Jack London was born John Griffith Chaney in San Francisco on January 12, 1876. An adventurer and Jack of all trades in his youth, London achieved fame and fortune as a fiction writer and journalist. But he never forgot his working class roots and remained a life-long advocate of workers’ rights, unionism, and revolutionary socialism. (See his essay “What Life Means to Me.”)
But Jack London was no ordinary leftist, for he was acutely racially conscious (see, for example, “The Yellow Peril“) and had a such a marked Nietzschean/Social Darwinist ethical sensibility that Ragar Redbeard’s infamous Might is Right or The Survival of the Fittest was widely, though mistakenly, attributed to him. Thus London is also a favorite writer of New Rightists and White Nationalists, particularly West-Coast White Nationalists and those who hope for the re-emergence of a racially conscious left.
London’s best known books are Call of the Wild and White Fang, drawing upon his experiences in the Klondike Gold Rush; The Sea-Wolf, a psychological thriller and portrait of a brutal sea captain; and The Iron Heel, a dystopian novel about oligarchy and revolutionary socialism which became one of the literary inspirations of William Pierce’s The Turner Diaries.
The Library of America has published two handsome hardcover volumes of London’s principal works: Novels and Stories: Call of the Wild, White Fang, The Sea-Wolf, Klondike and Other Stories and Novels and Social Writings: The People of the Abyss, The Road, The Iron Heel, Martin Eden, John Barleycorn. The Portable Jack London is a well-chosen single-volume paperback selection of his writings. James L. Haley’s recent biography Wolf: The Lives of Jack London is a true tale as exciting as London’s best fiction. The best online resource on Jack London is The World of Jack London, http://www.jacklondons.net/index.html, which contains virtually all of his writings plus invaluable secondary literature.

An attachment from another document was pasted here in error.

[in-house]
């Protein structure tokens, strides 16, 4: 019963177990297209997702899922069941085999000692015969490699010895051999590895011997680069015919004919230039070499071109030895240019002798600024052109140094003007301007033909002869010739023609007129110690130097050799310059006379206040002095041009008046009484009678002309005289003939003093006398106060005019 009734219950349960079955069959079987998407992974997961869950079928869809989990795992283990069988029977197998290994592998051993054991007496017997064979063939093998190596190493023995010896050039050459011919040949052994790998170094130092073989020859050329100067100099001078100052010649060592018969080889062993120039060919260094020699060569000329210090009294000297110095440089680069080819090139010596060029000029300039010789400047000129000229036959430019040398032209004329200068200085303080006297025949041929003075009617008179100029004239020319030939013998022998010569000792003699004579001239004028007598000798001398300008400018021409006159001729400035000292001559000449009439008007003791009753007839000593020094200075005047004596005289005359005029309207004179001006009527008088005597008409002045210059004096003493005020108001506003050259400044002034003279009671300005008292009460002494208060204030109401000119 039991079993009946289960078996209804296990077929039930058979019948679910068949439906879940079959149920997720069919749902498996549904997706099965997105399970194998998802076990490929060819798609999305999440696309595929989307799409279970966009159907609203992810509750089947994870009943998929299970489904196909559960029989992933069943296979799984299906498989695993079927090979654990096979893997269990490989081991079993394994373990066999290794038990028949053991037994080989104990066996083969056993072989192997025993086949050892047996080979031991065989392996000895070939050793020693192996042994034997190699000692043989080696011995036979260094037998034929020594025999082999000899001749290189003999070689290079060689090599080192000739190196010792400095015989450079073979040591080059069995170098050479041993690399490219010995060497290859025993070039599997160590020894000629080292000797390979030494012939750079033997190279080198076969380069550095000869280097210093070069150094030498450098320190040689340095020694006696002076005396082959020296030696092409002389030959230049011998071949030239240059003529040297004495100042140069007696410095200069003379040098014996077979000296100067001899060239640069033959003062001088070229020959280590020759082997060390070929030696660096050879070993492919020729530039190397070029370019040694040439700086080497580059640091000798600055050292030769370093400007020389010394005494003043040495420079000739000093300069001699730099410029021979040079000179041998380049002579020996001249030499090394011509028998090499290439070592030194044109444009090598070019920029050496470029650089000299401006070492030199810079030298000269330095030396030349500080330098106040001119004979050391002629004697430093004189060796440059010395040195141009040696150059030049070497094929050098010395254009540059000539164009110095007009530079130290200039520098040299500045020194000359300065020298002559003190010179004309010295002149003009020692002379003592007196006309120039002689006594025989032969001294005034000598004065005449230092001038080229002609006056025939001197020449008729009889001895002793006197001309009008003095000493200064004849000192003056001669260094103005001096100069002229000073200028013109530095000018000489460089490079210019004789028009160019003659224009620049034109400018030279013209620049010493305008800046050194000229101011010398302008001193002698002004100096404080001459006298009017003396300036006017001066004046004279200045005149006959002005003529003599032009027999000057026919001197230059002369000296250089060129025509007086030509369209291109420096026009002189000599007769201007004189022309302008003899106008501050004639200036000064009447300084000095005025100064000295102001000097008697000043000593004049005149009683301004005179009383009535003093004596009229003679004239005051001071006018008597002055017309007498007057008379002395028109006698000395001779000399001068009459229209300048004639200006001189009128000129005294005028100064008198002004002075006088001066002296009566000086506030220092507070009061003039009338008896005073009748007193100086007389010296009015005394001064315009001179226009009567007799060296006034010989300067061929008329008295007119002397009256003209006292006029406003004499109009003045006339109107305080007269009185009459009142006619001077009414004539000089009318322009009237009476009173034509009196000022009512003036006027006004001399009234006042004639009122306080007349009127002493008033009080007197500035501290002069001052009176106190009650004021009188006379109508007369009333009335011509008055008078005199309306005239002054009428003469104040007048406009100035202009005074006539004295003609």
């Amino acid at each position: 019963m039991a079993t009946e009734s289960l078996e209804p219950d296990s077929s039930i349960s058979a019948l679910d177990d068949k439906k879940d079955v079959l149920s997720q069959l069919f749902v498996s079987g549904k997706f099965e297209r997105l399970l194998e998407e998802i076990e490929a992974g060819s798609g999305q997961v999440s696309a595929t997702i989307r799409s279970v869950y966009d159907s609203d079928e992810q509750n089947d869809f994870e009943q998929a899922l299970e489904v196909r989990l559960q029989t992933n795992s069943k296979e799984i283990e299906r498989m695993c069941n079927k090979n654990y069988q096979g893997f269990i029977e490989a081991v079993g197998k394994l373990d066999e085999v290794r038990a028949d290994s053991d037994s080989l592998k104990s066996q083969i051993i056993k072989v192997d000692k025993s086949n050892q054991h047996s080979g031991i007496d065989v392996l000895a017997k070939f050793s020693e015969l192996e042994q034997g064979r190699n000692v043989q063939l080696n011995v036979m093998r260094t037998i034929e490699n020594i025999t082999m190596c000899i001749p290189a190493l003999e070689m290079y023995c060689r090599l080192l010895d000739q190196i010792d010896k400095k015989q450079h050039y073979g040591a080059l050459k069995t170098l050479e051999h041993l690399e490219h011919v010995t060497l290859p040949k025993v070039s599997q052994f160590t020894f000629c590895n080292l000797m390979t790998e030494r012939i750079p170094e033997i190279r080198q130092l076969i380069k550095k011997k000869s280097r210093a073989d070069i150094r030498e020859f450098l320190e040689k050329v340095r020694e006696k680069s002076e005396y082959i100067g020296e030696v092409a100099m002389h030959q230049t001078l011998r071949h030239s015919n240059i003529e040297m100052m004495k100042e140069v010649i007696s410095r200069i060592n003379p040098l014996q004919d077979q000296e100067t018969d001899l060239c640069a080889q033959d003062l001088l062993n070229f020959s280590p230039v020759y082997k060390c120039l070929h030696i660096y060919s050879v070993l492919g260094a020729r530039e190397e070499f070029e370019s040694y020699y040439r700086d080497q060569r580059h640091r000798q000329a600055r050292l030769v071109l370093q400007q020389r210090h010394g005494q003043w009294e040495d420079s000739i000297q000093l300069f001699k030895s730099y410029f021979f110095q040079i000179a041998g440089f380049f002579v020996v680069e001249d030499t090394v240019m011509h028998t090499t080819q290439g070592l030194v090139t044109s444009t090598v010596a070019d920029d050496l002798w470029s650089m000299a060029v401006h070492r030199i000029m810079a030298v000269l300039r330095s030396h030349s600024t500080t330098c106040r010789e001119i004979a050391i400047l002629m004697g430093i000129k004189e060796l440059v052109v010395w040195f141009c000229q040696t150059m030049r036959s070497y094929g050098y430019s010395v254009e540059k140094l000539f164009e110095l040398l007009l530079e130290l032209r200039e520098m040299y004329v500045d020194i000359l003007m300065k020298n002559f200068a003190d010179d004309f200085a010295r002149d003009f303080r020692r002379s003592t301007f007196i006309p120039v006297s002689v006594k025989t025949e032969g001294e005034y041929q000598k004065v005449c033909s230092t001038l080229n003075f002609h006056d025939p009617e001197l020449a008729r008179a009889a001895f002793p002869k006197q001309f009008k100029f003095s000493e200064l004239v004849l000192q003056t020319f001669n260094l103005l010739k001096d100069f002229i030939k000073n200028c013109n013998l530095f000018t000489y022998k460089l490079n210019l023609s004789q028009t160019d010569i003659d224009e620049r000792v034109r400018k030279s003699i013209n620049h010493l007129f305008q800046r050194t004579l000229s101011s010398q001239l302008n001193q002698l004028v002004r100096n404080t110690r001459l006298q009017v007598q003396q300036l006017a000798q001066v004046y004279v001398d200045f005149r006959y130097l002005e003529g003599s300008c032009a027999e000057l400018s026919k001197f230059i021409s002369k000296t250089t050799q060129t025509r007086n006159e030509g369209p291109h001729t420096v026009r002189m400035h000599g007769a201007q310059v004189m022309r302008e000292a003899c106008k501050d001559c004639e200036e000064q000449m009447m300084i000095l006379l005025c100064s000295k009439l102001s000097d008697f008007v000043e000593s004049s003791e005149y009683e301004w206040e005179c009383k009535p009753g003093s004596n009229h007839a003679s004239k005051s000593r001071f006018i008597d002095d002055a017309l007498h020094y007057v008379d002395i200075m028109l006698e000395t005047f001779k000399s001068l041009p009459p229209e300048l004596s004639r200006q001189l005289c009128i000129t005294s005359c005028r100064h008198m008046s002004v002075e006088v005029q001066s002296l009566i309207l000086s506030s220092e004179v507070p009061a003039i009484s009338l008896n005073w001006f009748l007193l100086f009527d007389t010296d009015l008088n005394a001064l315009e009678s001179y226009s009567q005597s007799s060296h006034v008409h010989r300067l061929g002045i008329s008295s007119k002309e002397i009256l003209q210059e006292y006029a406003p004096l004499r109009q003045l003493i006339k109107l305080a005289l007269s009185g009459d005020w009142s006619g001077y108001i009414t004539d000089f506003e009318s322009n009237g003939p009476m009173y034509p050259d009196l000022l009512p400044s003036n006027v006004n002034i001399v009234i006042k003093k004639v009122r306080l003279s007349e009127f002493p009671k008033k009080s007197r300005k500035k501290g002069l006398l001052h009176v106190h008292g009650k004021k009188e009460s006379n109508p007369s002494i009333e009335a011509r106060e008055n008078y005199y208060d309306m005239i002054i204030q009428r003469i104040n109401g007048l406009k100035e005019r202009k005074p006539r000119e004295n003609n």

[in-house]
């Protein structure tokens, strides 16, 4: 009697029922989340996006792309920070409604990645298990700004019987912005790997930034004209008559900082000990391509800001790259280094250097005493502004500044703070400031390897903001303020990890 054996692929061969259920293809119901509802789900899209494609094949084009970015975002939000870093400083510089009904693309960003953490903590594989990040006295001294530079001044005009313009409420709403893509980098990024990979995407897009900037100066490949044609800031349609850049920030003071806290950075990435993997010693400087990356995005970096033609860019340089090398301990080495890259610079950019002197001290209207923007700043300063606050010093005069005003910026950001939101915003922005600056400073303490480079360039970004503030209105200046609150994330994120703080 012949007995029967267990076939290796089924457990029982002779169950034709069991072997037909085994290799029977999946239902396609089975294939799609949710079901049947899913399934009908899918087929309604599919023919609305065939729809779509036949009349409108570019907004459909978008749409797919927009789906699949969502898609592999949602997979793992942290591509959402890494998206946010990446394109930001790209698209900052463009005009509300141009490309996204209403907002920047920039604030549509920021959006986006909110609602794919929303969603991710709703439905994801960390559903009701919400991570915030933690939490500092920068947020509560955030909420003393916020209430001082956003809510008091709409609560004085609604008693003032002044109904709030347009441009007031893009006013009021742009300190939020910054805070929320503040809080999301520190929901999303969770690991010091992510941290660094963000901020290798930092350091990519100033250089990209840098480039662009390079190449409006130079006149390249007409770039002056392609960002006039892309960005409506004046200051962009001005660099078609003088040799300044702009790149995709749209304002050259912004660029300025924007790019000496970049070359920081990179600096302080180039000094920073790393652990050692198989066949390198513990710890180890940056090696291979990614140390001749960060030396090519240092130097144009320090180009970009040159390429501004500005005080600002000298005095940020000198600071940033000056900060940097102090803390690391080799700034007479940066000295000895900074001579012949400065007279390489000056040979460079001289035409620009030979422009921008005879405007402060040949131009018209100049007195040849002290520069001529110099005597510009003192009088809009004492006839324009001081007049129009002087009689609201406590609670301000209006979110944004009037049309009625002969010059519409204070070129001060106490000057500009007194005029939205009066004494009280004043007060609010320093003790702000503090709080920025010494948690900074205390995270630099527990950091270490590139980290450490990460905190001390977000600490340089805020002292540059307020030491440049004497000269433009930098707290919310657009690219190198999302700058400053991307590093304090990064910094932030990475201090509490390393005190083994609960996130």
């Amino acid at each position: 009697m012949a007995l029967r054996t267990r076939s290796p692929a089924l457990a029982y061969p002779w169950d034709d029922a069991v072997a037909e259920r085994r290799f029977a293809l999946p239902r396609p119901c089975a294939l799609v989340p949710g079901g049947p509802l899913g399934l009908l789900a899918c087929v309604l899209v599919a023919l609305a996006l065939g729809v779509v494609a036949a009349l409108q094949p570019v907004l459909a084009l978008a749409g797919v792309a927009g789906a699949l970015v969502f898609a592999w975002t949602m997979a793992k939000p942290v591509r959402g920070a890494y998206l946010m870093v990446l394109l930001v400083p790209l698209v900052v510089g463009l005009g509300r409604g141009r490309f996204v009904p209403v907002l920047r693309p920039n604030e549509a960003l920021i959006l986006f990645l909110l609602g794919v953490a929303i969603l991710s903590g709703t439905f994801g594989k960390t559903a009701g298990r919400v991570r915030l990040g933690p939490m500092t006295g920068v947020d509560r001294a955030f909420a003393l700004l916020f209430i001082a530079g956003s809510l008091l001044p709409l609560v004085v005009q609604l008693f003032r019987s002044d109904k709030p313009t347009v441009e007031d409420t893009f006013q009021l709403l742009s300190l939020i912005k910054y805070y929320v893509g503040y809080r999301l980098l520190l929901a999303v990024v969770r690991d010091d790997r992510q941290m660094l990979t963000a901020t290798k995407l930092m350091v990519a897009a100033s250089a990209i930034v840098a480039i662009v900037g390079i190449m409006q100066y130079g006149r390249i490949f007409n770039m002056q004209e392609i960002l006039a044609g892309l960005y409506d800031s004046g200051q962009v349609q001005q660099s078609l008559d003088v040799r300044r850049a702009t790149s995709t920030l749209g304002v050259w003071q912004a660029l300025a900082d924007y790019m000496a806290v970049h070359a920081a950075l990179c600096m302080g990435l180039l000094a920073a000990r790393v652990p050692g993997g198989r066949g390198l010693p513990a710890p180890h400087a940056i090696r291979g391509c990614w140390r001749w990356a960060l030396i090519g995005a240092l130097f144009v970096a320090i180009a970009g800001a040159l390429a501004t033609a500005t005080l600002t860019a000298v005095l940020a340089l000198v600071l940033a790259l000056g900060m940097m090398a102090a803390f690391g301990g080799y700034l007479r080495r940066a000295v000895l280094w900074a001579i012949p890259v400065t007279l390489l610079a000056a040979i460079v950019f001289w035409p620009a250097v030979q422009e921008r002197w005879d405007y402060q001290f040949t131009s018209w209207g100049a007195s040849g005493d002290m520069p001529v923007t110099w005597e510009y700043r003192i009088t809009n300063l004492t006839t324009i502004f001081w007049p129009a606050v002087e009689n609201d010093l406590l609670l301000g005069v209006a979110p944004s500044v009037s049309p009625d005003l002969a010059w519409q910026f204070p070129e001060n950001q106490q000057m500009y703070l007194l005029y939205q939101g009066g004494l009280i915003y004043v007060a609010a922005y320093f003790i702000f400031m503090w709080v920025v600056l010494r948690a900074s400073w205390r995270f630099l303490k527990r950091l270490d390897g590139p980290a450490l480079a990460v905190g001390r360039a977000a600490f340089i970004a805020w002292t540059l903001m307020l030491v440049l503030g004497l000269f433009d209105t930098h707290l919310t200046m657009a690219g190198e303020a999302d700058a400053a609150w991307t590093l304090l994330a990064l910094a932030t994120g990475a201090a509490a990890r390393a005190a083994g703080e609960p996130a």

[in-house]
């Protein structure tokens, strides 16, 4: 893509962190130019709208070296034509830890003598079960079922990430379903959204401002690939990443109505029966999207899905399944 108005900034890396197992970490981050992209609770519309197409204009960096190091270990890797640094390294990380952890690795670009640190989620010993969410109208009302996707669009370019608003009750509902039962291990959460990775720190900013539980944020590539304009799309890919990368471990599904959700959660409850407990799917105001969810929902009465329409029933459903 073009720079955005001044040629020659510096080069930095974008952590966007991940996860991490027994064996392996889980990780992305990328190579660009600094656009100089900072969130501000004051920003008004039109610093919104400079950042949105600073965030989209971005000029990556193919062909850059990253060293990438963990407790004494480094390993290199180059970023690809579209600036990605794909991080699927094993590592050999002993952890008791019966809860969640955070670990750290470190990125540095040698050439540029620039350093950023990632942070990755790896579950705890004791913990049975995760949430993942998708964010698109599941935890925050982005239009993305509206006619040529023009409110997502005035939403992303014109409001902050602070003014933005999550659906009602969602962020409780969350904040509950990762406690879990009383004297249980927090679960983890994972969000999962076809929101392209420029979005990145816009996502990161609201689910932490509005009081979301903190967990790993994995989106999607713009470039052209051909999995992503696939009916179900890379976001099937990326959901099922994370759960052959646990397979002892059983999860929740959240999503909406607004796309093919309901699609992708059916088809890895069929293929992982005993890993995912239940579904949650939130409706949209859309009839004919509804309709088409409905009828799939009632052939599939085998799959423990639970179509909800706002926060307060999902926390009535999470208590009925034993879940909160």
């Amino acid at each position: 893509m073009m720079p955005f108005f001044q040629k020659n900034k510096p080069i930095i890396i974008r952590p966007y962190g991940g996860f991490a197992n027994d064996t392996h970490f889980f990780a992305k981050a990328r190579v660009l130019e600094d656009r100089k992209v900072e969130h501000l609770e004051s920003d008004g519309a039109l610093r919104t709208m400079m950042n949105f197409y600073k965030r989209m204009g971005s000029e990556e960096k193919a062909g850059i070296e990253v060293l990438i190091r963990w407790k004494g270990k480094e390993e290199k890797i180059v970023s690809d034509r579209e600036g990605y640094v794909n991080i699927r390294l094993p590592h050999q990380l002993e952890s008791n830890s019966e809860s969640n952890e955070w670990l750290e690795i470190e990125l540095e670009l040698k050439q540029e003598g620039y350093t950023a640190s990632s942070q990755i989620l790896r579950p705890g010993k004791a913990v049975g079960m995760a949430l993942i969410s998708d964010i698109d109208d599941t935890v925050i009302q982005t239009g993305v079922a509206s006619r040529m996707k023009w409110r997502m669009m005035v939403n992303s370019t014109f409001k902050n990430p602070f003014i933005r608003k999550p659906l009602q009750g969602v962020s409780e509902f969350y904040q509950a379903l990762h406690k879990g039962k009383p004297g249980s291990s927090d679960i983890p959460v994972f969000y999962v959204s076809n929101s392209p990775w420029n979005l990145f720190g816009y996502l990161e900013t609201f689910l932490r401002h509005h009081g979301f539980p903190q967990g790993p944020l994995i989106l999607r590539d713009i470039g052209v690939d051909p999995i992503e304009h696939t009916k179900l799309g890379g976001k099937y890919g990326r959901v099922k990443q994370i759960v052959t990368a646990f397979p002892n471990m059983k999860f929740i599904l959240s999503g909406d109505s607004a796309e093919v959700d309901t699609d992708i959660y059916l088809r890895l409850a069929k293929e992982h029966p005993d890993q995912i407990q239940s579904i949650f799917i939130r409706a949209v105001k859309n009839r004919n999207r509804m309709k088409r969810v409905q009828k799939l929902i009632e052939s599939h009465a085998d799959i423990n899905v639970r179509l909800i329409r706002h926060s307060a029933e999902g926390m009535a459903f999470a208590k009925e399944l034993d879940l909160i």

In 1905, Jack London bought a ranch in Sonoma County where he experimented with ecologically sustainable farming and ranching techniques. In 1916, Jack London died of kidney failure. He was only 40 years old. He left two daughters, plus 20 novels, 10 collections of short stories, three plays, three collections of essays, two autobiographical memoirs, and countless other works.
Counter-Currents has published the following works by Jack London:
See also the following works about Jack London:
- Andrew Hamilton, “Jack London’s ‘To Build a Fire’“
- Instauration, “Jack London“
- Dietrich Wolf, “The Soul of Jack London,” Part One, Two, Three, and Four
The following articles mention Jack London: